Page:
Movements of Antarctic blue whales derived from Discovery tag, photo-ID, and satellite tag data
Paula A. Olson, Virginia Andrews-Goff, Michael C. Double, Koji Matsuoka, Luis A. Pastene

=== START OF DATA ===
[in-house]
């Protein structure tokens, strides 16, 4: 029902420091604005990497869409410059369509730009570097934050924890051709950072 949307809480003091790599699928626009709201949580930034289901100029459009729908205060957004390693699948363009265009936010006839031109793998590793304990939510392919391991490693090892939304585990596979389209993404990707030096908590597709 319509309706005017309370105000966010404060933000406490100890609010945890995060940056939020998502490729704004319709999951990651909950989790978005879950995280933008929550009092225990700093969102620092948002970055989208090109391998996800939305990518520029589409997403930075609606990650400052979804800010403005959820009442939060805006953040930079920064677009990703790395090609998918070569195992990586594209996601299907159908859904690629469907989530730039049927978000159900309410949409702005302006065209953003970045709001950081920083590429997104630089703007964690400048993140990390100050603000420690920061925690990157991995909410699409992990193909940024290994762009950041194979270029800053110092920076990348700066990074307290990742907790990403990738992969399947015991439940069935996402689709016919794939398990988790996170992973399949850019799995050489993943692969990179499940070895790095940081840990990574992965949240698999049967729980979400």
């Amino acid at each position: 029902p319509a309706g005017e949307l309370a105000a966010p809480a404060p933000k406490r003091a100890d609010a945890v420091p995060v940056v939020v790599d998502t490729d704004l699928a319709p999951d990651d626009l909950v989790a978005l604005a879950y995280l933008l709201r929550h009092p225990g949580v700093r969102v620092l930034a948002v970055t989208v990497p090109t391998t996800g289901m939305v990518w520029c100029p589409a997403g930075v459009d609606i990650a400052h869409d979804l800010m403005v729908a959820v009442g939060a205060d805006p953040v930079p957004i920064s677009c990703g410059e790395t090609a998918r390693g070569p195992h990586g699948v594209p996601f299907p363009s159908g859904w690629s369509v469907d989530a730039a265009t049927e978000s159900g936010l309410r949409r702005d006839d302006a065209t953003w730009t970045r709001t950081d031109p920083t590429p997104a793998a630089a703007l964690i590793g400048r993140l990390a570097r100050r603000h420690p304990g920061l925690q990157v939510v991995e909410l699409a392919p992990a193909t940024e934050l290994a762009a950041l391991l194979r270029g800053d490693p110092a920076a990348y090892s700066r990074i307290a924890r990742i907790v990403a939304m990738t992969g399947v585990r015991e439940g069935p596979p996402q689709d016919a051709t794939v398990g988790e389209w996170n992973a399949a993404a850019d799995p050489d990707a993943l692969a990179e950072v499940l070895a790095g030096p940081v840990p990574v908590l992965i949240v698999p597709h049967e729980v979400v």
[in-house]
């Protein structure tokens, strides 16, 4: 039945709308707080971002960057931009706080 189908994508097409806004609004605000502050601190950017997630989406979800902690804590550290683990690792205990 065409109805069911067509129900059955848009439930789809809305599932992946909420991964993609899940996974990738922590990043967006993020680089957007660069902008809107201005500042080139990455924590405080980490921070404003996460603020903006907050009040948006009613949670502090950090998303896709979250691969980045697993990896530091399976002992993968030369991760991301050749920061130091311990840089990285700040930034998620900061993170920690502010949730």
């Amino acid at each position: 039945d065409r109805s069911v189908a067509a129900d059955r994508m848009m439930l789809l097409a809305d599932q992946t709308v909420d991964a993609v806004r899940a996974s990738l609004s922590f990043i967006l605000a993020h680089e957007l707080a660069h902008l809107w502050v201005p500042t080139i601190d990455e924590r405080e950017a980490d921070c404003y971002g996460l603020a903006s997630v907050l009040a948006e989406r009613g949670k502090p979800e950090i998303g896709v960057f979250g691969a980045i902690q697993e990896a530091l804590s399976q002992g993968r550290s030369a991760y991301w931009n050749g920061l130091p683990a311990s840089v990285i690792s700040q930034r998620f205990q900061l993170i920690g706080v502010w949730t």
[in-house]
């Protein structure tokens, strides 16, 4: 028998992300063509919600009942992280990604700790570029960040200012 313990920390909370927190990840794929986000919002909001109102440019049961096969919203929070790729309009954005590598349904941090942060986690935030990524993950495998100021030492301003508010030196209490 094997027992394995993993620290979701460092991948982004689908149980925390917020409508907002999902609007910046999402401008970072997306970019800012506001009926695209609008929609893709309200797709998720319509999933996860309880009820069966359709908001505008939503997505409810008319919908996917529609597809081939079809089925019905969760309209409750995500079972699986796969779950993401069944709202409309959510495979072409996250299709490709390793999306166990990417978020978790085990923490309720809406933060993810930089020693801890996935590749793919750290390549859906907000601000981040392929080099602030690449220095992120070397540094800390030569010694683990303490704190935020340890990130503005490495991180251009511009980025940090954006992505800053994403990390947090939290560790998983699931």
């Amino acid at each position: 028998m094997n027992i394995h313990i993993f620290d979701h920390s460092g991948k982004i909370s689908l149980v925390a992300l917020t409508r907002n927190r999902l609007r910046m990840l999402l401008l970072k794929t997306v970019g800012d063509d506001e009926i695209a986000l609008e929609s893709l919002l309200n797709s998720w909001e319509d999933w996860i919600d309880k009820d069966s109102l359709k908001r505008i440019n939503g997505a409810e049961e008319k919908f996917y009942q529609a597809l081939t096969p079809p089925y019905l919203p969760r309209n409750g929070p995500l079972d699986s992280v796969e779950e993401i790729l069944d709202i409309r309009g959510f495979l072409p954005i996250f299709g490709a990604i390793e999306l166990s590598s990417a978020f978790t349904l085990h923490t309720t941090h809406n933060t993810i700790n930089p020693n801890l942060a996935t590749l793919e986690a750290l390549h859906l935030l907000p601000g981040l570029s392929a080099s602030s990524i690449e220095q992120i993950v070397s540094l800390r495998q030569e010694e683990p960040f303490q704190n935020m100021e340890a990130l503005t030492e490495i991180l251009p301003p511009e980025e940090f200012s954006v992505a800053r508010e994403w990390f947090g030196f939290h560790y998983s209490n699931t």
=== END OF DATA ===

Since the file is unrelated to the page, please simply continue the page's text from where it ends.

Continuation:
Whether the population structure of Antarctic blue whales consists of one or multiple populations is unresolved. A dataset combining Discovery tag (45) and photo-ID (17) inter-seasonal recaptures was examined for ocean basin fidelity and evidence of separate populations. The majority of Antarctic blue whales were recaptured within the ocean basin where they were marked (50-79%) except for the eastern Indian Ocean sector where only 20% of marked whales were recaptured. Six of seven whales with locations north of 60?S were marked and recaptured in the same ocean basin. Four of seven whales with both intra- and inter-seasonal recaptures were always recaptured within the same ocean basin as the original mark. The Antarctic Peninsula may represent a barrier of some sort in the movement patterns of blue whales south of 60?S, based on the shortest distance between mark and recapture points. The mark-recapture distances for individual Antarctic blue whales on the summer feeding grounds were highly variable. Both short and long distances between locations were exhibited by intra-seasonal recaptures. Two satellite tagged whales moved extensively during the summer season, despite periods of area-restricted search behavior assumed to be foraging. Overall, while there was a trend for ocean basin fidelity, due to small sample size these results do not discriminate between a single or multiple population structure for Antarctic blue whales.